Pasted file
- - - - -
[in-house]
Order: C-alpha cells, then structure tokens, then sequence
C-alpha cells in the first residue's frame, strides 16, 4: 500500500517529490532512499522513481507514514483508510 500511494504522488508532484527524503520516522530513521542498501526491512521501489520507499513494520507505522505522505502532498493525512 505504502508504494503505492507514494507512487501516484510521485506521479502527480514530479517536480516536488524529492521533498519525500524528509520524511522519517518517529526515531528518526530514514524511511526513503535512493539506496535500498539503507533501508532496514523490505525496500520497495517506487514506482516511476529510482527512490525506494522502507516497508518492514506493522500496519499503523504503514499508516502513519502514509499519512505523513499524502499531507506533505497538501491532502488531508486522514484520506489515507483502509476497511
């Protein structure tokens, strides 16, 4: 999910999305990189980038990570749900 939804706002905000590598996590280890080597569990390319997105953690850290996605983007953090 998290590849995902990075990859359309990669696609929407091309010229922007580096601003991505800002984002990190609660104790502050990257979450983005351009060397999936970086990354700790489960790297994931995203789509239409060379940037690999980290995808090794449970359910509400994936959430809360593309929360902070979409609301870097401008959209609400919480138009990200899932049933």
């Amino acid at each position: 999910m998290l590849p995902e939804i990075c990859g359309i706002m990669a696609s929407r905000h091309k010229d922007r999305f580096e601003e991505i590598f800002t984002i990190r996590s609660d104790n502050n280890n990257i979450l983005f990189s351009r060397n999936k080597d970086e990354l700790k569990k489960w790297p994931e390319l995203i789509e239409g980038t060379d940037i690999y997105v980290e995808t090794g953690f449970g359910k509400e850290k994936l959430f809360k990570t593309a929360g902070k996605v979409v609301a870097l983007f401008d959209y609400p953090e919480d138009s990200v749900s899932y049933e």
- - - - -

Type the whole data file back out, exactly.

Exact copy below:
[in-house]
Order: C-alpha cells, then structure tokens, then sequence
C-alpha cells in the first residue's frame, strides 16, 4: 500500500517529490532512499522513481507514514483508510 500511494504522488508532484527524503520516522530513521542498501526491512521501489520507499513494520507505522505522505502532498493525512 505504502508504494503505492507514494507512487501516484510521485506521479502527480514530479517536480516536488524529492521533498519525500524528509520524511522519517518517529526515531528518526530514514524511511526513503535512493539506496535500498539503507533501508532496514523490505525496500520497495517506487514506482516511476529510482527512490525506494522502507516497508518492514506493522500496519499503523504503514499508516502513519502514509499519512505523513499524502499531507506533505497538501491532502488531508486522514484520506489515507483502509476497511
């Protein structure tokens, strides 16, 4: 999910999305990189980038990570749900 939804706002905000590598996590280890080597569990390319997105953690850290996605983007953090 998290590849995902990075990859359309990669696609929407091309010229922007580096601003991505800002984002990190609660104790502050990257979450983005351009060397999936970086990354700790489960790297994931995203789509239409060379940037690999980290995808090794449970359910509400994936959430809360593309929360902070979409609301870097401008959209609400919480138009990200899932049933």
């Amino acid at each position: 999910m998290l590849p995902e939804i990075c990859g359309i706002m990669a696609s929407r905000h091309k010229d922007r999305f580096e601003e991505i590598f800002t984002i990190r996590s609660d104790n502050n280890n990257i979450l983005f990189s351009r060397n999936k080597d970086e990354l700790k569990k489960w790297p994931e390319l995203i789509e239409g980038t060379d940037i690999y997105v980290e995808t090794g953690f449970g359910k509400e850290k994936l959430f809360k990570t593309a929360g902070k996605v979409v609301a870097l983007f401008d959209y609400p953090e919480d138009s990200v749900s899932y049933e």